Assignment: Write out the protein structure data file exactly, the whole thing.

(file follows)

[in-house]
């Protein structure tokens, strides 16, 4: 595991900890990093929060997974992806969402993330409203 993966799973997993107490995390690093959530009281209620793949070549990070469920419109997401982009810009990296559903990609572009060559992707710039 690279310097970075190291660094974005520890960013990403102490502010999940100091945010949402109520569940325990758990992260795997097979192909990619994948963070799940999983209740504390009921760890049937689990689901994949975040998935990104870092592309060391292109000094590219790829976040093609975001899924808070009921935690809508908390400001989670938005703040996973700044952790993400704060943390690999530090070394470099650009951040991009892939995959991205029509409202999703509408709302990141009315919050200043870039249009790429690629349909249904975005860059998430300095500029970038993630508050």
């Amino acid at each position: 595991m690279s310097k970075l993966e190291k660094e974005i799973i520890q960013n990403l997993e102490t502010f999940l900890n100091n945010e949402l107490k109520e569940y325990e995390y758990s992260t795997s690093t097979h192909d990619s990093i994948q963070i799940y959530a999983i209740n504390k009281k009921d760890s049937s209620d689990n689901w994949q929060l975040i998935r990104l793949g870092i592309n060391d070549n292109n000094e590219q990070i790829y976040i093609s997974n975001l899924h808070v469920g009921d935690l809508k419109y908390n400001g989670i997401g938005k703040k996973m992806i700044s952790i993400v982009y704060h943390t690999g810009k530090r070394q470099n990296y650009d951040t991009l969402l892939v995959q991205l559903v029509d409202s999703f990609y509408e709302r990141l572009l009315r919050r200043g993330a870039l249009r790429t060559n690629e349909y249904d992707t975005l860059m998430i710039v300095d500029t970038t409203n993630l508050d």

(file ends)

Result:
[in-house]
């Protein structure tokens, strides 16, 4: 595991900890990093929060997974992806969402993330409203 993966799973997993107490995390690093959530009281209620793949070549990070469920419109997401982009810009990296559903990609572009060559992707710039 690279310097970075190291660094974005520890960013990403102490502010999940100091945010949402109520569940325990758990992260795997097979192909990619994948963070799940999983209740504390009921760890049937689990689901994949975040998935990104870092592309060391292109000094590219790829976040093609975001899924808070009921935690809508908390400001989670938005703040996973700044952790993400704060943390690999530090070394470099650009951040991009892939995959991205029509409202999703509408709302990141009315919050200043870039249009790429690629349909249904975005860059998430300095500029970038993630508050």
């Amino acid at each position: 595991m690279s310097k970075l993966e190291k660094e974005i799973i520890q960013n990403l997993e102490t502010f999940l900890n100091n945010e949402l107490k109520e569940y325990e995390y758990s992260t795997s690093t097979h192909d990619s990093i994948q963070i799940y959530a999983i209740n504390k009281k009921d760890s049937s209620d689990n689901w994949q929060l975040i998935r990104l793949g870092i592309n060391d070549n292109n000094e590219q990070i790829y976040i093609s997974n975001l899924h808070v469920g009921d935690l809508k419109y908390n400001g989670i997401g938005k703040k996973m992806i700044s952790i993400v982009y704060h943390t690999g810009k530090r070394q470099n990296y650009d951040t991009l969402l892939v995959q991205l559903v029509d409202s999703f990609y509408e709302r990141l572009l009315r919050r200043g993330a870039l249009r790429t060559n690629e349909y249904d992707t975005l860059m998430i710039v300095d500029t970038t409203n993630l508050d």